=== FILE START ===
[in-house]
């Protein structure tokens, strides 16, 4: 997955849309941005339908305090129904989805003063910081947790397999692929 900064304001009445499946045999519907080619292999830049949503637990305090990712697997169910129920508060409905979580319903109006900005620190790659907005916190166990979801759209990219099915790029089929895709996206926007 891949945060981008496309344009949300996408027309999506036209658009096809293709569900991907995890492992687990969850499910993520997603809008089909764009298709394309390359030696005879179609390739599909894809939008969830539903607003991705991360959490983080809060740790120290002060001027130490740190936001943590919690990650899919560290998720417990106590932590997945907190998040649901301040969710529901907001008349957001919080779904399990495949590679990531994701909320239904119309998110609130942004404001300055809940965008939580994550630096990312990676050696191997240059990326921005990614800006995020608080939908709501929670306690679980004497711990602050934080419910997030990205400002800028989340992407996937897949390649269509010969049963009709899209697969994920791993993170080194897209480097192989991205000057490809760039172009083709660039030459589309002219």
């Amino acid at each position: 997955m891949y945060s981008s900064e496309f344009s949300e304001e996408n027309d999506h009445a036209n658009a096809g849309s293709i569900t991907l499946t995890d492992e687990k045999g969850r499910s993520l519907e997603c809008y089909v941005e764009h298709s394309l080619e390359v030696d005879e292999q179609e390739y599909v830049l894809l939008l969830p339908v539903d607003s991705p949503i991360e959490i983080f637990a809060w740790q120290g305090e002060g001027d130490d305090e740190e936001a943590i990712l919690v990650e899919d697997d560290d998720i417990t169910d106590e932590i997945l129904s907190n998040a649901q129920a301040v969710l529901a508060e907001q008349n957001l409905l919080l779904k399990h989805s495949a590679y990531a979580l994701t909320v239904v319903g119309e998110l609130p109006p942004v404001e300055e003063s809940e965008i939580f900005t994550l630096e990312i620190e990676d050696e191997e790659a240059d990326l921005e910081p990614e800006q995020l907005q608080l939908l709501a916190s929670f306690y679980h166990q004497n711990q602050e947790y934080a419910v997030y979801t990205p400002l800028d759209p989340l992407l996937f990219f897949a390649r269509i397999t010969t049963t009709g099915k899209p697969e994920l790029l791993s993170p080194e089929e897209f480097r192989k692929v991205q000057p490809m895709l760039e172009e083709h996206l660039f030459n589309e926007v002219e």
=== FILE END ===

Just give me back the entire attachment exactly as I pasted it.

[in-house]
């Protein structure tokens, strides 16, 4: 997955849309941005339908305090129904989805003063910081947790397999692929 900064304001009445499946045999519907080619292999830049949503637990305090990712697997169910129920508060409905979580319903109006900005620190790659907005916190166990979801759209990219099915790029089929895709996206926007 891949945060981008496309344009949300996408027309999506036209658009096809293709569900991907995890492992687990969850499910993520997603809008089909764009298709394309390359030696005879179609390739599909894809939008969830539903607003991705991360959490983080809060740790120290002060001027130490740190936001943590919690990650899919560290998720417990106590932590997945907190998040649901301040969710529901907001008349957001919080779904399990495949590679990531994701909320239904119309998110609130942004404001300055809940965008939580994550630096990312990676050696191997240059990326921005990614800006995020608080939908709501929670306690679980004497711990602050934080419910997030990205400002800028989340992407996937897949390649269509010969049963009709899209697969994920791993993170080194897209480097192989991205000057490809760039172009083709660039030459589309002219």
């Amino acid at each position: 997955m891949y945060s981008s900064e496309f344009s949300e304001e996408n027309d999506h009445a036209n658009a096809g849309s293709i569900t991907l499946t995890d492992e687990k045999g969850r499910s993520l519907e997603c809008y089909v941005e764009h298709s394309l080619e390359v030696d005879e292999q179609e390739y599909v830049l894809l939008l969830p339908v539903d607003s991705p949503i991360e959490i983080f637990a809060w740790q120290g305090e002060g001027d130490d305090e740190e936001a943590i990712l919690v990650e899919d697997d560290d998720i417990t169910d106590e932590i997945l129904s907190n998040a649901q129920a301040v969710l529901a508060e907001q008349n957001l409905l919080l779904k399990h989805s495949a590679y990531a979580l994701t909320v239904v319903g119309e998110l609130p109006p942004v404001e300055e003063s809940e965008i939580f900005t994550l630096e990312i620190e990676d050696e191997e790659a240059d990326l921005e910081p990614e800006q995020l907005q608080l939908l709501a916190s929670f306690y679980h166990q004497n711990q602050e947790y934080a419910v997030y979801t990205p400002l800028d759209p989340l992407l996937f990219f897949a390649r269509i397999t010969t049963t009709g099915k899209p697969e994920l790029l791993s993170p080194e089929e897209f480097r192989k692929v991205q000057p490809m895709l760039e172009e083709h996206l660039f030459n589309e926007v002219e």